Why am I a fan of the Vancouver Canucks, and can I stretch an analogy beyond the limits of absurdity and still have a point? Let’s find out.
Things I now know
I haven’t watched the Vancouver Canucks much this season. I still follow them. But my time is spent in the present these days. I’ve had to let my nostalgia lapse.
I became a Dad again last month.
Becoming a Dad is weird. Eventually it becomes part of your identity, but the beginning is weird. I guess beginnings often are.
Becoming a fan is also weird. Luckily, the weirdness is lost to our youth and irretrievable memories. But to care — to truly care — about a roster of people we’ll never know is a strange way to spend precious leisure time. To be fair, the drinking helps.
The connection to our youth, our family and our friends helps more.
Even if your fandom is built on being a Canucks fan in a family of Bruins supporters, it is still built on memories of love and connection. A fight, after all, is still a connection of strong emotions. It is, as Mikey Foucault would say, a relationship of forces.
I’ve been a Vancouver Canucks fan since 1982, but I am a new Dad, again.
If you’re not a Dad, or you’re an old school ‘introduce yourself when they’re eighteen’ sort of Dad, you might be confused by the ‘again’ part of that declaration.
The truth is, you don’t remember much of the beginning. It becomes a story told in reverse. It is, like all great connections, like all traditions, an invention.
I love my twins with all my heart, and I love the newest little one too. This wasn’t always the case, although it feels like it was.
Things I now feel
At this point, you’ve either stopped reading or begun to wonder what this has to do with the Vancouver Canucks.
Every year, regardless of the success of the team I explore my reasons for continuing to love this sport, and this team. Every year, it is hard to justify my lifelong passion based on the small sample size of that season. But, of course, loving is not a small sample size — loving is always an aggregated invention of our past, built on our feelings in the present.
For instance, I love Harold Snepsts. I don’t mean that ironically. I am not being funny. He is part of my past, and my present.
I didn’t love my twins when they were first born. I didn’t know them. How can you love something you don’t know? Maybe some people can. I’m not built that way. Also, I think those people are liars. It took time to know and love my boys.
It probably took time to know and love Snepsts. I’m not sure. I was too young. I only remember loving him. He is always part of my fandom.
Whenever I see a player wearing number 27 without a mustache, male pattern baldness and who can actually skate, I wonder what miracle has been performed on Snepsts. (I’m looking your way, Ben Hutton, ya un-mustached pretty boy).
Loving something outside of yourself is a profoundly and continuously weird experiment.
Being a parent or a fan is best described as an unfathomable mix of strangeness and gratitude.
Things I now think
I take immense pleasure in the growth and learning of my boys, whether it is informed by my parenting or not. I take incredible joy from watching the Vancouver Canucks play, even though my connection is built from my own obsession.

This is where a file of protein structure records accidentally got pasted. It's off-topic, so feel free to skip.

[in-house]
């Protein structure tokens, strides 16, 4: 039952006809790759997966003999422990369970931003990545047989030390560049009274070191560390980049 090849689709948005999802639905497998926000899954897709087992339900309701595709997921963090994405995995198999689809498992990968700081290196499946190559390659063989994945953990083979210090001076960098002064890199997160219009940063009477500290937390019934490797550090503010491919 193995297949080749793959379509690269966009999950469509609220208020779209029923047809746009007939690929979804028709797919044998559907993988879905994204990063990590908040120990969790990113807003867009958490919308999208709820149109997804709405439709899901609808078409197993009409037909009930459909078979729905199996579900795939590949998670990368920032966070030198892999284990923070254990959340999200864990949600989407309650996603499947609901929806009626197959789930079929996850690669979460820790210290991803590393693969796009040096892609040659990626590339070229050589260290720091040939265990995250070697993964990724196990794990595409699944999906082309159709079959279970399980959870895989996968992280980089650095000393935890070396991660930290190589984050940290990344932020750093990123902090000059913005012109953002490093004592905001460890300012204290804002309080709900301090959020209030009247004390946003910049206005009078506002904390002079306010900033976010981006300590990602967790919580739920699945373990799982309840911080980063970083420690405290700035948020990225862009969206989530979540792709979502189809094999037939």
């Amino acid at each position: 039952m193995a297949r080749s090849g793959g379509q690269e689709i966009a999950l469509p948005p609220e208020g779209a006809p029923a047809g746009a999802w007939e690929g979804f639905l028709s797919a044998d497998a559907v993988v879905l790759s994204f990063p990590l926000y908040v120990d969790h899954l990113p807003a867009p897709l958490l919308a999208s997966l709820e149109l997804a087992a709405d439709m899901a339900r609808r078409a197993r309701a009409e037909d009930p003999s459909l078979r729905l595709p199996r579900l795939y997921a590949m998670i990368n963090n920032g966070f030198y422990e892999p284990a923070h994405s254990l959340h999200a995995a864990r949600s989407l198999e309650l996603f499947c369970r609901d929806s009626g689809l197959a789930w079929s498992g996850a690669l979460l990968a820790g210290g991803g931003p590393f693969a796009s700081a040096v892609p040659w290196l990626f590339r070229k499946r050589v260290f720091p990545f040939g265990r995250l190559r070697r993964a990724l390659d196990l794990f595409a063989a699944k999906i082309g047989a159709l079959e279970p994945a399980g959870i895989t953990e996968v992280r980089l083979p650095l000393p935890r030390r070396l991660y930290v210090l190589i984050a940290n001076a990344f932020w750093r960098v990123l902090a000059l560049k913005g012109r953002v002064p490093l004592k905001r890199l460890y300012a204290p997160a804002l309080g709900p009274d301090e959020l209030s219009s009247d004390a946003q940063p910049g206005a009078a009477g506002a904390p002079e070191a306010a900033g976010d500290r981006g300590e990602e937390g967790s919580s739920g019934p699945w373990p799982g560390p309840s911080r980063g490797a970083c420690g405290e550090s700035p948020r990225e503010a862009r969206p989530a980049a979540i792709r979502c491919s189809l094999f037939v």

All of life is a construct of emotions and histories. The mistake is to think this makes the constructs less solid. I really do love the Canucks. I really do love my boys. I don’t love my boys because of blood, or family traits, or resemblance. I love them because of the time, effort and energy I’ve expended on them.
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They’ve taken that time and energy and surprised me with it. The Canucks do the same thing — 1982, 1994, and 2011 are all surprises built on time, effort and admiration. Time plus energy plus surprise is love. Love is a habit that never totally bores.
This is why sports teams are so easy to love. This is why being a parent is hard to explain.
When I see the Vancouver Canucks, I see Richard Brodeur, and Harold Snepsts, and Garth Butcher, and Markus Naslund, and Pavel Bure, and Trevor Linden, and Bo Horvat, and Daniel Sedin and Henrik Sedin.
When I see my children I see Sid and Hector as newborns, struggling to breathe in the neo-natal intensive care unit. I see them naked doing tummy time in the first full summer of their lives, on our living room floor on quilts made by their Great Aunt. I see them learn to pick their heads up, and start to roll over. I see them walk for the first time during Thanksgiving dinner at Gramma and Papa’s. I see every triumph and failure. I see all the blood and tears and smiles. I see every attempt.
I love them all.
Things I now understand
I also understand why I will never totally be an adult in my mother’s eyes. It’s because I am so much more to her. I am her past, present and future embodied in an object she loves. As a child this was useful. As a young adult this was annoying. As a parent this makes perfect sense.
It’s not much different with the Canucks. I don’t know if being a parent has fundamentally changed me. I don’t know if the perspective I’ve gained with age has calmed me down. But, I adore the folly I see in my children. I adore the stumbles the Vancouver Canucks make on the way to greatness.
In both cases, the most important thing is time. Quality is overrated. Quantity is what my kids need and the Canucks deserve.
The kids take up most of my time now. I know the Vancouver Canucks can wait. For me, they’re all grown up. I don’t need to see every drop of blood, tear or triumph.
One day, I’ll share them with my children. And I’ll see their young love, their new fandom and I’ll smile.
Loving the Vancouver Canucks will be habit for them too.